Three privacy stories caught my attention in the past week:
1. Google is paying a token $7 million fine for sniffing out private information as its roving Google Maps cars gathered images for Street View.
2. A new study has found that seemingly innocent disclosures on Facebook can be used to form highly accurate predictions about whether you are a genius, drug user or gay.
3. If you use certain porta-potties at the Austin, Texas, tech confab South By Southwest, passersby know if you are … standing or sitting inside, and for how long.
Is all of that what we signed up for?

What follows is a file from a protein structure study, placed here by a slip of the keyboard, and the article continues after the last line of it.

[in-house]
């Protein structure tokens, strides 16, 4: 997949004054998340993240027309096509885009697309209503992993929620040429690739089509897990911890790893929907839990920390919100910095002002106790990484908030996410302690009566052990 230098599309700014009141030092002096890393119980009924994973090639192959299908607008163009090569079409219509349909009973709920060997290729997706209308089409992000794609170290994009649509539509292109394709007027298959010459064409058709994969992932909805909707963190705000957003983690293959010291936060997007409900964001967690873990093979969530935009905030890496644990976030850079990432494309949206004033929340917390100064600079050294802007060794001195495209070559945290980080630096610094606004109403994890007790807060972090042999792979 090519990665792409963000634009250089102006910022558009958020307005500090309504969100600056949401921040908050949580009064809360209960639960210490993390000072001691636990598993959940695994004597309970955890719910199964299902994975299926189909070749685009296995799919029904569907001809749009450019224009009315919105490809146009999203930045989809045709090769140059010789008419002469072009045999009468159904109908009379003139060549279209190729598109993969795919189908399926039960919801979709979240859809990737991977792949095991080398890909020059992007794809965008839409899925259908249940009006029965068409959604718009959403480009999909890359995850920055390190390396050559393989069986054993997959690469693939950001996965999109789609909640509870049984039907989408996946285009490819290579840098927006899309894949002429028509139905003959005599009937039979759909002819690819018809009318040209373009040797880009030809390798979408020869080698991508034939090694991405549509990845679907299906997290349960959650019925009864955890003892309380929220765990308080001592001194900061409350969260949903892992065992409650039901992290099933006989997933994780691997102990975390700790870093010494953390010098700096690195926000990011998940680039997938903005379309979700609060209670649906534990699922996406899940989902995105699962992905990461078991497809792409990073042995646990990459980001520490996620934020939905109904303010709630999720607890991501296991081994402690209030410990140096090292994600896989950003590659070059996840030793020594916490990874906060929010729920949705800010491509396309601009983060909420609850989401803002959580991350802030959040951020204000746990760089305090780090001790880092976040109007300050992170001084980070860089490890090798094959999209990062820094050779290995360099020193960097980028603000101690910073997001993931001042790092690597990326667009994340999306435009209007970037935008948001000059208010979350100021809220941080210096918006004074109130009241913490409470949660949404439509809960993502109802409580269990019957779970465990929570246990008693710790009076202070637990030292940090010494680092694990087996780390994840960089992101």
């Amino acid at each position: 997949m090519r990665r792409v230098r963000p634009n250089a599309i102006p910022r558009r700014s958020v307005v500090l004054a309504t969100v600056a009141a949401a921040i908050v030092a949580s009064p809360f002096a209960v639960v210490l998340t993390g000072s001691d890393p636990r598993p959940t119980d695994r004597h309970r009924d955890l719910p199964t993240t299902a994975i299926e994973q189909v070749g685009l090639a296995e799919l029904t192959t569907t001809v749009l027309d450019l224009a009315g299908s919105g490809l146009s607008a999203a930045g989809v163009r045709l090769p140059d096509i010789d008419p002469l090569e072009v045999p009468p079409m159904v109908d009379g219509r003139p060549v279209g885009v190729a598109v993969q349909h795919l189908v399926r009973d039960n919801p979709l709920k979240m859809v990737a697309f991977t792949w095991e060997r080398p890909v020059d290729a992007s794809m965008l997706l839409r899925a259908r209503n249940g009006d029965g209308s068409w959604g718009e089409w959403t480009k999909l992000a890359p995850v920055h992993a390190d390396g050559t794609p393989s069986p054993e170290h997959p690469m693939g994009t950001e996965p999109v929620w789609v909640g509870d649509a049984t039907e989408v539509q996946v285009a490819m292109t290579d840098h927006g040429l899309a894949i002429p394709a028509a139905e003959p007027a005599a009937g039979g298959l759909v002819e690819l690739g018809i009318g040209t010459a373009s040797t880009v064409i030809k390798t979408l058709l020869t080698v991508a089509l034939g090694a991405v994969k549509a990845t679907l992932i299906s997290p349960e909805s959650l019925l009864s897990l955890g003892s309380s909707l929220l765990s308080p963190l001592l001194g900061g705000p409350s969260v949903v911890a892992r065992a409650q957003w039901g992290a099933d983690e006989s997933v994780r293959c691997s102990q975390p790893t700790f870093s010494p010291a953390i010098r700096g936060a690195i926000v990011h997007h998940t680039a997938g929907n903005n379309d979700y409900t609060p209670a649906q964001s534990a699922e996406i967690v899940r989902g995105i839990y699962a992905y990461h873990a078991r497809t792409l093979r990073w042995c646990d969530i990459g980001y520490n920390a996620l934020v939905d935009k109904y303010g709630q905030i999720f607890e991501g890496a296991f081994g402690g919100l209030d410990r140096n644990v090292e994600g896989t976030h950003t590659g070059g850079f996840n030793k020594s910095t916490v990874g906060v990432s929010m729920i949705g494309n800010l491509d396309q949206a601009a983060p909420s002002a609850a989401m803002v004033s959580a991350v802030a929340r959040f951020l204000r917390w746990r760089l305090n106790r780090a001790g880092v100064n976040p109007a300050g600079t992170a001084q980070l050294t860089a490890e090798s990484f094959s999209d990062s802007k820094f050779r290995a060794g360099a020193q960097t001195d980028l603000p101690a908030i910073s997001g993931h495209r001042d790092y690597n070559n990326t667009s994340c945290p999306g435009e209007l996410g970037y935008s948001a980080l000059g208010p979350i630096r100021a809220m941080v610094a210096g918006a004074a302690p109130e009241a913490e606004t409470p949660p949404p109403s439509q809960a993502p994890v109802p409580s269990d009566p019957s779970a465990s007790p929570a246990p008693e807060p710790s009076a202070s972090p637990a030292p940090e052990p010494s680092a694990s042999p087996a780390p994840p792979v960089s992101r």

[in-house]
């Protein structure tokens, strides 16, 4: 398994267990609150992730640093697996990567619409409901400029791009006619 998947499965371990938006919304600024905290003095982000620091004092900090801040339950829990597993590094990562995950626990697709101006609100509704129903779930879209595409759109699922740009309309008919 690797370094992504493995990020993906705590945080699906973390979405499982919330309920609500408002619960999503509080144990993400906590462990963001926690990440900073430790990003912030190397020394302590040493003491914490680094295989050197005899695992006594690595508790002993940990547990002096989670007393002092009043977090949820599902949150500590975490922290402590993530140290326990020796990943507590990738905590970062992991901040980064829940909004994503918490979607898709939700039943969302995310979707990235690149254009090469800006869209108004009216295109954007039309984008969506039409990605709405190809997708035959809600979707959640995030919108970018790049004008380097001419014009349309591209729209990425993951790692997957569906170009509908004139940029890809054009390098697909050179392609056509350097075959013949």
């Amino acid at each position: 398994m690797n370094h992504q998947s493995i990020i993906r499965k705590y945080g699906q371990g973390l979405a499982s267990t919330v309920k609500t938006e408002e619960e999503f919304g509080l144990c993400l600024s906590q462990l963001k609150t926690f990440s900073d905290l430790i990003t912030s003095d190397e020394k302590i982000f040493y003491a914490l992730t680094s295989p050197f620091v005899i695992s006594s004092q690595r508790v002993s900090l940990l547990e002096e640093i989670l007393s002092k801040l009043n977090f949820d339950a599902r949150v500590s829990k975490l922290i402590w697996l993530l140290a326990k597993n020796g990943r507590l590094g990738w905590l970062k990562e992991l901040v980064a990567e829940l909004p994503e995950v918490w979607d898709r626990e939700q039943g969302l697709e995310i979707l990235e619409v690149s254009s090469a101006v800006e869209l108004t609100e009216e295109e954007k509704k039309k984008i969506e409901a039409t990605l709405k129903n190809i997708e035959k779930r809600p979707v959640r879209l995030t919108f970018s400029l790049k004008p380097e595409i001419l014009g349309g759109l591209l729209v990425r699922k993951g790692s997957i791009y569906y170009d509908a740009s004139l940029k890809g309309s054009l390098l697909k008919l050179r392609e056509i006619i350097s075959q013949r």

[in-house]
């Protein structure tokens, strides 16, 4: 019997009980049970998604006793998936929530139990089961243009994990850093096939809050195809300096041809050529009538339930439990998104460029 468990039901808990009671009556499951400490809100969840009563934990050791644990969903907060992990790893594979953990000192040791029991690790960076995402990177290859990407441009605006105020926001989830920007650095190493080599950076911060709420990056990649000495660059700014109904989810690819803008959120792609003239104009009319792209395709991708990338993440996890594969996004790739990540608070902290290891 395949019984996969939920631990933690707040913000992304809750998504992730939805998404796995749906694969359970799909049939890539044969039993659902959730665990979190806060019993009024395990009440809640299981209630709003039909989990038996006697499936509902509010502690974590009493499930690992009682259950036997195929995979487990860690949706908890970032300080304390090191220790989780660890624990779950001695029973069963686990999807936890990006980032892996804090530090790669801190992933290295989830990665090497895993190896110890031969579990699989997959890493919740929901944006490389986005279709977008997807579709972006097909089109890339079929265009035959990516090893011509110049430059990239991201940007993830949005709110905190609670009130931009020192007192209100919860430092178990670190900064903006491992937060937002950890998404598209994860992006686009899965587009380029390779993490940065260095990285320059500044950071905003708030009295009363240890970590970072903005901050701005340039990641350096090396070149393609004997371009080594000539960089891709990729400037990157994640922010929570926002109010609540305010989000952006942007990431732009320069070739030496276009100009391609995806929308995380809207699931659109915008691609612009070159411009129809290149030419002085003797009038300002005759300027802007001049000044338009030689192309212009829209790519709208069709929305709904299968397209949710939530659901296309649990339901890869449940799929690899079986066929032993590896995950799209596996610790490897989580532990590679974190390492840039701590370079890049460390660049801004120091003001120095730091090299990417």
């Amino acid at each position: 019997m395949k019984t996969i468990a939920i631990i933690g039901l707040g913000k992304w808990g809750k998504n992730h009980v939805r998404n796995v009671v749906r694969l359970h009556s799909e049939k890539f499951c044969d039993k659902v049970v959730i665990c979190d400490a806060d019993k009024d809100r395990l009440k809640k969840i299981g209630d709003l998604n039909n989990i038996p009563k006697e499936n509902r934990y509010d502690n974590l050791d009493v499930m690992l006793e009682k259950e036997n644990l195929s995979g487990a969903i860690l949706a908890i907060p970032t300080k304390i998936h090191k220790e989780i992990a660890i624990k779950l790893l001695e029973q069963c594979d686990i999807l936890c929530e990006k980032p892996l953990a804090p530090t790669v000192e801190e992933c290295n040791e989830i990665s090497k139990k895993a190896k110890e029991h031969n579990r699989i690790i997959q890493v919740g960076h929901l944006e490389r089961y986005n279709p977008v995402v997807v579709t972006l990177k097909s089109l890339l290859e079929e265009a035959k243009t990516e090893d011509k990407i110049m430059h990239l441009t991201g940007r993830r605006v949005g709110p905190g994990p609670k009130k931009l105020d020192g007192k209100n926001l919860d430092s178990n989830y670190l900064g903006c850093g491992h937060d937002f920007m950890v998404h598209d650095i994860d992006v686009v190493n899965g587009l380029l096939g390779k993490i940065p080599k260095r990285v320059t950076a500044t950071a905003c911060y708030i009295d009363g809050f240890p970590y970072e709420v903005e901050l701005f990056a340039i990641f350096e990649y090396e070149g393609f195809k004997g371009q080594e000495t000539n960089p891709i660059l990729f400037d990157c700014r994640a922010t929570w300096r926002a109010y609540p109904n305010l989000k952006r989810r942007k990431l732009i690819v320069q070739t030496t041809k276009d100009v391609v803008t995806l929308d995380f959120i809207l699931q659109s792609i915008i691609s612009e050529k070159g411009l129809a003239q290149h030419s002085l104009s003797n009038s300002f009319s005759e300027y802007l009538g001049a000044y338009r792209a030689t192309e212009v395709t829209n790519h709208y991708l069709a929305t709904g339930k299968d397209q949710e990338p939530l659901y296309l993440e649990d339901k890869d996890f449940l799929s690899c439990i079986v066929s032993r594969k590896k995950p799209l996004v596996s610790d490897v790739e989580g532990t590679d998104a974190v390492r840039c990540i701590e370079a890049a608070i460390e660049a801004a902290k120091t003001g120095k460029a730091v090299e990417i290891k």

Privacy is a huge issue — too huge for a single, brief column. But I’m going to make a prediction. I don’t know when or how it will happen, but before too long there will be a jarring, transformational event that will cause us to question our online behavior. Some horrendous breach of privacy, well within the parameters of some service’s Terms of Service, will spark mainstream outrage and cause companies to scramble with damage control.
It doesn’t have to be that way.
We’ve had plenty of warning. Facebook’s business model is entirely based on members expressing preferences on just about everything – it was in part the volume of information that allowed the researchers to find the correlations I mentioned earlier. Google’s business model is arguably less invasive but is also based on the relinquishment of online privacy to one degree or another.